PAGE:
Yes, they are! I ran Skype after this and it worked fine! 😄

Tried with: Skype 4.3 (multiarch) and Ubuntu 14.04

How to check error in OpenGL

In OpenGL, multiple types of errors might have occurred by the time you check for them. The errors are stored using the data type GLenum. GL_NO_ERROR always has the value 0 and you need to call glGetError() multiple times (one for each error that has occurred) until it returns GL_NO_ERROR. A general rule of thumb is to check for error at least once in a rendering cycle.

The standard OpenGL errors I found defined on my system:

#define GL_NO_ERROR                0
#define GL_INVALID_ENUM                0x0500
#define GL_INVALID_VALUE           0x0501
#define GL_INVALID_OPERATION           0x0502
#define GL_STACK_OVERFLOW          0x0503
#define GL_STACK_UNDERFLOW         0x0504
#define GL_OUT_OF_MEMORY           0x0505

In addition to these standard values, OpenGL extensions could introduce their own error types.

Putting all this together, we can write a simple function named CheckGLError that checks for errors and if any, then prints them out:

Note: If you are using GLU, then the gluErrorString function can be used to convert OpenGL error to a string.

Tried with: Mesa 10.1.3 and Ubuntu 14.04

How to register class method as C callback

Problem

A typical problem when using a C library with your own C++ code: the library requires a C callback function pointer, but you want to pass your C++ class method (that is non-static) to it.

I face this problem when using C libraries like GLFW or GLUT, which provide an interface to OpenGL, which is also a C library. For example, say I want to register a C++ class method with GLFW as callback for mouse button event. GLFW expects me to pass it a C function pointer with this signature:

void ButtonCallback(GLFWwindow*, int, int, int);

// Register above function as callback
glfwSetMouseButtonCallback(window, ButtonCallback);

I want to register this C++ class method as the callback:

class Foo
{
public:
    Foo()
    {
        // Error!
        glfwSetMouseButtonCallback(window, FooButtonCallback);
    }

    void FooButtonCallback(GLFWwindow*, int, int, int)
    { /* something */ }
};

No pointer trickery can make it work because the signature of a C++ class non-static method is different from a C callback.

Solution

One solution is to only use C++ class static methods as callback. These can be passed as C callback because these are nothing but C functions with a glorified name. However, this causes serious problems later when you want update some class variable with the data received from the callback.

The solution I use in such a scenario is an ugly hack called trampoline. The idea is to create a global C function which can be passed as callback and inside it call the C++ method by using its object pointer:

Foo* g_foo_ptr = nullptr;
void TrampButtonCallback(GLFWwindow* a, int b, int c, int d)
{
    if (g_foo_ptr) // Check before calling
        g_foo_ptr->FooButtonCallback(a, b, c, d);
}

class Foo
{
public:
    Foo()
    {
        g_foo_ptr = this; // Store global
        glfwSetMouseButtonCallback(window, TrampButtonCallback);
    }

    void FooButtonCallback(GLFWwindow*, int, int, int)
    { /* something */ }
};

OpenGL Mathematics (GLM) Library

OpenGL Mathematics (GLM) is a library of mathematics primitives and functions that can be useful in OpenGL, shader, CUDA and other graphics related code. Everyone ends up writing their own version of this code, often with errors and waste of time. GLM could be a good choice in such cases. Note that GLM is not as featured or complex as Eigen.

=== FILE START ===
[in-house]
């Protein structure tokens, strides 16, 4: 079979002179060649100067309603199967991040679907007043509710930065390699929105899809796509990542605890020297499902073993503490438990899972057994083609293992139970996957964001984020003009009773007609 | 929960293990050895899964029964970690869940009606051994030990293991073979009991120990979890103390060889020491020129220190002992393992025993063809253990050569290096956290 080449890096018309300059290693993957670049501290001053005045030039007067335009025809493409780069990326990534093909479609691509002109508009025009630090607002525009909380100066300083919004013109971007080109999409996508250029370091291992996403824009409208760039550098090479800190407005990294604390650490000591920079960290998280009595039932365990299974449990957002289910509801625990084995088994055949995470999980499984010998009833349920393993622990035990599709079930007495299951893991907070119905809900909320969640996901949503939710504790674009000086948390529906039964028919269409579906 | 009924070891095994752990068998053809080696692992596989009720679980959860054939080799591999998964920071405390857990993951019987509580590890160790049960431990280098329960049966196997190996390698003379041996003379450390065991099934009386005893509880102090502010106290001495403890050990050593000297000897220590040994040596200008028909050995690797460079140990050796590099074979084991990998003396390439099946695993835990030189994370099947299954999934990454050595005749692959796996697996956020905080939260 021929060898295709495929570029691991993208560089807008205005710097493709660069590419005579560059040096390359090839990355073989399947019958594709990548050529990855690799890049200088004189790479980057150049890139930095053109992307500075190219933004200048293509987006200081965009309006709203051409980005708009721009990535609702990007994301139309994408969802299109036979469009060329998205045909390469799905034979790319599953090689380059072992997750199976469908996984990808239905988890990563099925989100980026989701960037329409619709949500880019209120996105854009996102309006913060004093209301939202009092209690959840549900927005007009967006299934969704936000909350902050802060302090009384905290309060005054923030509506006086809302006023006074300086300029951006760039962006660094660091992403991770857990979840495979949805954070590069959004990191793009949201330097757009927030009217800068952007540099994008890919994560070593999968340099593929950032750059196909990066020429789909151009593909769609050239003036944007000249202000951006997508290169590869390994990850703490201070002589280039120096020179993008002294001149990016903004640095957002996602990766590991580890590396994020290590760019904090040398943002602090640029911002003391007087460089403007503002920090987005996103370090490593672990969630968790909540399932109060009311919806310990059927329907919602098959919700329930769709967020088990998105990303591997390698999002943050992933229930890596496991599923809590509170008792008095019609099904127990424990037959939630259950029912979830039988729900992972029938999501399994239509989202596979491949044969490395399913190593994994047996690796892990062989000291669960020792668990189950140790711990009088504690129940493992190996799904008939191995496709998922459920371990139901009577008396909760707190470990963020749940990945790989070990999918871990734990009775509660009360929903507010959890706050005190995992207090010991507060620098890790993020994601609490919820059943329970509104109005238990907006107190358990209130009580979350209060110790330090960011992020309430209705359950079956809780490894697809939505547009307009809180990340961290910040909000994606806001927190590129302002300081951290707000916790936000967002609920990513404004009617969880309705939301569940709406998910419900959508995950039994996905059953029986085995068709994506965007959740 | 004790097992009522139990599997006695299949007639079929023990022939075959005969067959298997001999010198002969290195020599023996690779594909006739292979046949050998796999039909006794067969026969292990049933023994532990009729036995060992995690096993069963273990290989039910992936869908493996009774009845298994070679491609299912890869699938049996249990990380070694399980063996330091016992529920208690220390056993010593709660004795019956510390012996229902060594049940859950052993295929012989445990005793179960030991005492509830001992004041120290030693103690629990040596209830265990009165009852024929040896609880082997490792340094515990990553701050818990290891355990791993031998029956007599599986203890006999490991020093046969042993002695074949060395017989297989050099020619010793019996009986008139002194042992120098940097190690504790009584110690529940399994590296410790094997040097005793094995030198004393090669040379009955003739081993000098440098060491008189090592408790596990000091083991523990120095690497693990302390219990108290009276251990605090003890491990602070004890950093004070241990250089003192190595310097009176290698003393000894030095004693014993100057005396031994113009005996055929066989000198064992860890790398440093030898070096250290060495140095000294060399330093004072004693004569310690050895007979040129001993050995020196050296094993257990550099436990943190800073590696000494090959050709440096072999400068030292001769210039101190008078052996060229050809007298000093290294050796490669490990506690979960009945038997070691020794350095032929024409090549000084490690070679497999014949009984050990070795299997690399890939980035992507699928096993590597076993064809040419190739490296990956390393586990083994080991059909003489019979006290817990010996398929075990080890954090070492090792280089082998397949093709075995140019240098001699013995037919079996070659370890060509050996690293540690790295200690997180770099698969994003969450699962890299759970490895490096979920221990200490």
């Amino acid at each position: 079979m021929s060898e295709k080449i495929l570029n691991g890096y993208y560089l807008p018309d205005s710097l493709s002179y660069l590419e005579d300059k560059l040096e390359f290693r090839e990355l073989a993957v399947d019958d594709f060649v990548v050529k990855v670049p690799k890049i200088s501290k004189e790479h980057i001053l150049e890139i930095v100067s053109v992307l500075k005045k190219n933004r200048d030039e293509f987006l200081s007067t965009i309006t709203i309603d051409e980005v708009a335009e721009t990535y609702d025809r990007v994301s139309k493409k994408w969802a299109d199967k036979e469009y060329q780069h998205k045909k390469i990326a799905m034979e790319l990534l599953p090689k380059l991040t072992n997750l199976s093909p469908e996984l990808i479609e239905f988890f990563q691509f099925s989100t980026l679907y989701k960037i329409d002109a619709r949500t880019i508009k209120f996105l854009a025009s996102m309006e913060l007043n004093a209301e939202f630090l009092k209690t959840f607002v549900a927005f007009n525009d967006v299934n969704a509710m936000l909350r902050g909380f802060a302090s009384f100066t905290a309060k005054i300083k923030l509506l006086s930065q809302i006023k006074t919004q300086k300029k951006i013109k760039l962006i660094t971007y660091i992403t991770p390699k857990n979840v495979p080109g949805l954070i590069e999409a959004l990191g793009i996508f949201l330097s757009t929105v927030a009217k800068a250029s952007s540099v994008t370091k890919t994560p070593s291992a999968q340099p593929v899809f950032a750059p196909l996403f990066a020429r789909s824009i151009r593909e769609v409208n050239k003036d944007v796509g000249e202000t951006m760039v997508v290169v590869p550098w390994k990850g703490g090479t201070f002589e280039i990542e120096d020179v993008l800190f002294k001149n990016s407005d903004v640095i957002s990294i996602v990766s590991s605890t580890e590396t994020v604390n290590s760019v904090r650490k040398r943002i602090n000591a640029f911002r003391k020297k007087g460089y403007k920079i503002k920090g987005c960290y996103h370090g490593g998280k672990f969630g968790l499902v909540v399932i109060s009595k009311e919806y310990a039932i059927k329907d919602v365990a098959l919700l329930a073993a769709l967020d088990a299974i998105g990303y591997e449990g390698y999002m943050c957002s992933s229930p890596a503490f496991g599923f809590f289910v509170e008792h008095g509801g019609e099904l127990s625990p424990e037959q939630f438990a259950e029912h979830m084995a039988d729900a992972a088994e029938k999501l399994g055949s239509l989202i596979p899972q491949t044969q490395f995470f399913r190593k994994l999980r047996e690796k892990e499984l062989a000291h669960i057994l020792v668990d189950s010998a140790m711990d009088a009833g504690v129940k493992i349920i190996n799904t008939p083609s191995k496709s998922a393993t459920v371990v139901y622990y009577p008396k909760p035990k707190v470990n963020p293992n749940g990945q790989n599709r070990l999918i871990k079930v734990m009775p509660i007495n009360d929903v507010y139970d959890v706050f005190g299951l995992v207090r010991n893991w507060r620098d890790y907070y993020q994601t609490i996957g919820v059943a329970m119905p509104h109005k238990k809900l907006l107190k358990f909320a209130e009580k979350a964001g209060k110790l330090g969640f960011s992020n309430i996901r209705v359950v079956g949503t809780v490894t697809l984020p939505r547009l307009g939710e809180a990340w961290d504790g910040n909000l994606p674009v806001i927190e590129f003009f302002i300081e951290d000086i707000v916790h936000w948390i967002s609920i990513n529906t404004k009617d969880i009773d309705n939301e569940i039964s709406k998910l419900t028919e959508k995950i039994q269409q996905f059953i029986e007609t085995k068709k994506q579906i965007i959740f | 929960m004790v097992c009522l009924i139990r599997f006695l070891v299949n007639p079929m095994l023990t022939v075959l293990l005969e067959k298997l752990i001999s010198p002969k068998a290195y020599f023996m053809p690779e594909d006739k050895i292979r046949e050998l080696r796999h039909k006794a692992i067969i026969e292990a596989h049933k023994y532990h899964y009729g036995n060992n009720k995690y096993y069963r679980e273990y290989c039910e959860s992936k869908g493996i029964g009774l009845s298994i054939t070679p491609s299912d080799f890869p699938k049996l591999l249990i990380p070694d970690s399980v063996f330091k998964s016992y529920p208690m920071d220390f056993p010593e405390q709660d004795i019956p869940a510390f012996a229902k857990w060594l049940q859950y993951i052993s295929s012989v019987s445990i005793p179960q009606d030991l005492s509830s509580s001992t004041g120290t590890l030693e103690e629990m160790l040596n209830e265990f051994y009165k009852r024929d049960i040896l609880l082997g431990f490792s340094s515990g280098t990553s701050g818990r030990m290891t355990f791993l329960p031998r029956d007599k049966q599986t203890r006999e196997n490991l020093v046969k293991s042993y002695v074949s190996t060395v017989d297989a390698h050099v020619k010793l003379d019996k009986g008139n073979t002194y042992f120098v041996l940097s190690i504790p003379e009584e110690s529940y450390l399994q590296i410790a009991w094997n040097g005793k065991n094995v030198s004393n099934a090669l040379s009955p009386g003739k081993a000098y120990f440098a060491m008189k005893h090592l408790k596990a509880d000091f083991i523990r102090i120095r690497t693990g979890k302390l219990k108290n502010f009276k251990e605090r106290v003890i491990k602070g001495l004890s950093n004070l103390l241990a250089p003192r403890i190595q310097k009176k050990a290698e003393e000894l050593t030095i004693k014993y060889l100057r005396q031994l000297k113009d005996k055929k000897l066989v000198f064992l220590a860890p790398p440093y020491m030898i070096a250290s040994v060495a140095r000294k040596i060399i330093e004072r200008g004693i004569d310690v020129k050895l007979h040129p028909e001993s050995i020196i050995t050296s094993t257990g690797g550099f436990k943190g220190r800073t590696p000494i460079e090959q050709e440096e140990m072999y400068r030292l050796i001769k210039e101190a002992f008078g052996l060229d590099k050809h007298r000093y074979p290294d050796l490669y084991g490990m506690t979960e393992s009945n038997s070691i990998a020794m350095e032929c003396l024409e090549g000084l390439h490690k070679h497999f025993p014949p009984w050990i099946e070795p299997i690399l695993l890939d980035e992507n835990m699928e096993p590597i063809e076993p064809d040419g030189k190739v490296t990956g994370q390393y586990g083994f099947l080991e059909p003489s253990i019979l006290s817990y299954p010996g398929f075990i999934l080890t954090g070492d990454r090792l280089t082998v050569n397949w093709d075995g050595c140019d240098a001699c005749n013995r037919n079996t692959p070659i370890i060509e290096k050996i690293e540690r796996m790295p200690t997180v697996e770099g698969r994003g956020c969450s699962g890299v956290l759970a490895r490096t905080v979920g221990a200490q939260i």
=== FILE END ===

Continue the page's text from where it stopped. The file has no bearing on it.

Briefly, here are the types and operations you can get in GLM:

  • vec3, vec4
  • mat3, mat4
  • Vector operations like normalize, bit swizzling
  • Matrix operations
  • Use of matrices for projection and lighting operations

Installing GLM library is easy:

$ sudo apt install libglm-dev

GLM is a template header library. So, no library file needs to be specified for the linking stage of compilation.

Segmentation fault at glCreateShader in wxWidgets

Problem

I had a simple graphics program written using OpenGL and using GLUT for windowing. To get more windowing functionality, I wanted to move it to wxWidgets. I picked an example program that uses OpenGL in wxWidgets. It compiled and worked correctly. When I placed my OpenGL code into this example, I got a segmentation fault at the glCreateShader call in my code.

Solution

I had a glewInit in my original code. I had put this in the application class constructor. Apparently, wxWidgets requires that the first OpenGL or GLEW call be placed inside the OnPaint event handler function. Look for EVT_PAINT to find this function. Once I did that, the error disappeared and OpenGL worked.

Inconsistency error with libGL.so

Problem

I compiled and linked an OpenGL program with -lGL. On executing the program, I got this runtime error:

Inconsistency detected by ld.so: dl-version.c: 224: _dl_check_map_versions: Assertion `needed != ((void *)0)' failed!

Solution

The cryptic error message held some clues. I guessed there was some inconsistency between the various shared library files being linked into the program.

Searching for the OpenGL library gave multiple results:

$ locate libGL.so
/usr/lib/nvidia-331/libGL.so
/usr/lib/nvidia-331/libGL.so.1
/usr/lib/nvidia-331/libGL.so.331.38
/usr/lib/x86_64-linux-gnu/libGL.so
/usr/lib/x86_64-linux-gnu/mesa/libGL.so
/usr/lib/x86_64-linux-gnu/mesa/libGL.so.1
/usr/lib/x86_64-linux-gnu/mesa/libGL.so.1.2.0
/usr/lib32/nvidia-331/libGL.so
/usr/lib32/nvidia-331/libGL.so.1
/usr/lib32/nvidia-331/libGL.so.331.38

There seemed to be two versions of the library file: one from MESA located in the standard library directory and another from NVIDIA located in its own directory. I guessed that the MESA file must be getting linked and at runtime it could not work with the NVIDIA display driver. A bit of Googling ended up in this bug report which painted a similar picture.

This bug was not yet fixed for my Ubuntu system. So, explicitly using the NVIDIA library file for linking, using -L/usr/lib/nvidia-331 acted as a workaround for this error. The program compiled and executed without any errors.

Tried with: NVIDIA drivers 331, Ubuntu 14.04 and NVIDIA GeForce 9600 GT